No one is better qualified to employ humor that’s so willfully tasteless as Buck. In a brood of spots for online textbook rental service, Chegg.com, Buck whets the appetite of college juvenescence by appealing to the lure of gross.
By satirizing the social life of college campus, Buck has tapped into the best (or worst) of gross-out humor by walking a tightrope between bad taste and charm. In fraternizing comical abnormality and sophomoric platitudes, the campaign owes a cultural debt to films like Animal House and Fast Times at Ridgemont High, who today, are considered fathers to this vile genre of toilet comedy. For Buck, however, the resulting spots exhibit all the hallmarks of bad taste: gratuitous nudity, uncontrollable bodily functions, and a knack for vulgarity that is inspired. In this campaign, nothing is too raunchy. Raunchy is the point.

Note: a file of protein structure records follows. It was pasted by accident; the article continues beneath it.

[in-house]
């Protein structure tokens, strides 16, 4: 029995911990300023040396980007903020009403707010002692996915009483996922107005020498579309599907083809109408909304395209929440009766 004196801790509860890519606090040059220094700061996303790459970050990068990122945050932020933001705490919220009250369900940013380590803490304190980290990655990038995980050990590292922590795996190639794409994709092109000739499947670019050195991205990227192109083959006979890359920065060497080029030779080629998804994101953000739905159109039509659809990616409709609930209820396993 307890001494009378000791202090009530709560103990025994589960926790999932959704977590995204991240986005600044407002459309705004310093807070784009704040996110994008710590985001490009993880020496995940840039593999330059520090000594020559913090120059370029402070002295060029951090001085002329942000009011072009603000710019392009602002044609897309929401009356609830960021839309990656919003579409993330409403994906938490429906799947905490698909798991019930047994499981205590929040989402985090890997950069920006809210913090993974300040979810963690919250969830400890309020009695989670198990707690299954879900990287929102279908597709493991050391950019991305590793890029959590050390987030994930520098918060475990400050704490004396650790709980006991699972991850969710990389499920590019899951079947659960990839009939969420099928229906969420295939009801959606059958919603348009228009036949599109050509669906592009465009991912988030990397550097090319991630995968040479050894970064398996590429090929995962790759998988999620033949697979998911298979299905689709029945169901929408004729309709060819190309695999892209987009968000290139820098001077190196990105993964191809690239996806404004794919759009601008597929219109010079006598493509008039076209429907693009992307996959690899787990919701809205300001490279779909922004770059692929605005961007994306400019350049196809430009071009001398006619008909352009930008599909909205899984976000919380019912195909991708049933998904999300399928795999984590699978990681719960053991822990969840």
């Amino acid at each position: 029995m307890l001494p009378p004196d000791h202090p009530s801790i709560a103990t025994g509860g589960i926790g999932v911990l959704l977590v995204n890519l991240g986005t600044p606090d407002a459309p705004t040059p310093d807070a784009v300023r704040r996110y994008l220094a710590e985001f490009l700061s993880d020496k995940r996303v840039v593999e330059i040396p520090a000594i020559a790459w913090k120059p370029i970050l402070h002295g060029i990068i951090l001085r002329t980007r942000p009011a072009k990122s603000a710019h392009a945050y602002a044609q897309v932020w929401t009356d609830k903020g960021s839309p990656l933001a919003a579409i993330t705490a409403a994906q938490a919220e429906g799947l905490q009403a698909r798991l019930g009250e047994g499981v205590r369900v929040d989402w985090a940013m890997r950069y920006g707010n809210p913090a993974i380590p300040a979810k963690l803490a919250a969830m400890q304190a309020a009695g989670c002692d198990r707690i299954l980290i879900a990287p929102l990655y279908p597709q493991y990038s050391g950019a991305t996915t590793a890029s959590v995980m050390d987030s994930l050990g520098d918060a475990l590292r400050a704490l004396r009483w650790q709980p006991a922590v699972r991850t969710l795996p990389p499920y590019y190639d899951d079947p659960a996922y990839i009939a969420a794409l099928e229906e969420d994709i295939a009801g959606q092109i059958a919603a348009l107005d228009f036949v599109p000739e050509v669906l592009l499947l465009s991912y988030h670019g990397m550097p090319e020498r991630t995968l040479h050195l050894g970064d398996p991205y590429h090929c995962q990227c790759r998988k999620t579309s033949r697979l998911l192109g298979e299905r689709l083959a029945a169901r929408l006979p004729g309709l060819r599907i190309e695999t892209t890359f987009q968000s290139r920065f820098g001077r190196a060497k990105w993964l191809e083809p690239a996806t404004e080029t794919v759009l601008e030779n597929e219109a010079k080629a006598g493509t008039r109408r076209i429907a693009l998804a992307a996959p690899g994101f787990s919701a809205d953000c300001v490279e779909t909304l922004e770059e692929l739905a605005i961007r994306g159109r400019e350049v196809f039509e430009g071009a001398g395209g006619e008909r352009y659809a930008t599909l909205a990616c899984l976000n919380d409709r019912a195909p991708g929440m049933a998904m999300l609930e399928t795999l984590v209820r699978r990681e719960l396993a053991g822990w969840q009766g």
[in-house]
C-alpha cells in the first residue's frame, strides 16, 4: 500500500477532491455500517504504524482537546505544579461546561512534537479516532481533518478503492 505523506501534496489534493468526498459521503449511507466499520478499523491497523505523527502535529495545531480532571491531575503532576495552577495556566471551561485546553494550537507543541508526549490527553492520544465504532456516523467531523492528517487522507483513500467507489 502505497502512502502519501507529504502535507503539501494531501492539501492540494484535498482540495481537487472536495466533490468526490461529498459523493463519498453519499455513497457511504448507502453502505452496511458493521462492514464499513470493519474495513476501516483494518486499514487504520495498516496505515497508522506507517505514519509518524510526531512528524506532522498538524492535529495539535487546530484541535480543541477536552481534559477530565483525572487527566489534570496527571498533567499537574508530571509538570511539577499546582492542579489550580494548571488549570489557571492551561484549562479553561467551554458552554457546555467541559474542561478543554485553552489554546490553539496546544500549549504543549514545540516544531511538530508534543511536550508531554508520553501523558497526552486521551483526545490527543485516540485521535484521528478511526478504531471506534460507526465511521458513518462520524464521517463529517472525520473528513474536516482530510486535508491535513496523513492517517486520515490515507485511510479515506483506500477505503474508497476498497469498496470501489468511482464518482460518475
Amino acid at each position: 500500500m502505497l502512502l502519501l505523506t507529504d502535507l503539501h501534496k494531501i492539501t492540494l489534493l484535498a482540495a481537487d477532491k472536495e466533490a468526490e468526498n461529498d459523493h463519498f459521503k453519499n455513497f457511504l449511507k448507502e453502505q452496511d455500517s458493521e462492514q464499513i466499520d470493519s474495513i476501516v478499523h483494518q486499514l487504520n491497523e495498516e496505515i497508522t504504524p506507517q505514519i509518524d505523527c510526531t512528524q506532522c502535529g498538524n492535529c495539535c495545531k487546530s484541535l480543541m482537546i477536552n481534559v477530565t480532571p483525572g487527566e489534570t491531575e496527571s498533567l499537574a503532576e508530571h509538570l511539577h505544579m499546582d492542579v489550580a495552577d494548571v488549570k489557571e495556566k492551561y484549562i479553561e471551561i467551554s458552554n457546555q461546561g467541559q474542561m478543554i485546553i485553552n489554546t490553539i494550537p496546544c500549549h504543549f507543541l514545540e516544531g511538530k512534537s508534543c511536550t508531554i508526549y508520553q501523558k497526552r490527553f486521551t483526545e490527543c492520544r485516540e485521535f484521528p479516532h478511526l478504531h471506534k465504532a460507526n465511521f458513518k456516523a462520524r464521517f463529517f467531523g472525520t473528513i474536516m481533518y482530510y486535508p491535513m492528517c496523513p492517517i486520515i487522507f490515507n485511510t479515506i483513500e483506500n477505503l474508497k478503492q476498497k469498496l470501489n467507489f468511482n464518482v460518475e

For Buck’s ongoing liaison with cel-animation, this campaign is a homecoming, and could not have come at a better time. With so many studios churning out work in the spirit of synthetic, CG polish, Buck is taking the low road to refinement and serving up a look that’s more take-out than table-service. The aesthetic is grimy: illustrative, with a nervous sense of line-work that’s both fast and loose. In tone and nerve, it’s Bucks own brand of grossploitation: disagreeable to taste and a testimony to low humor of a high order.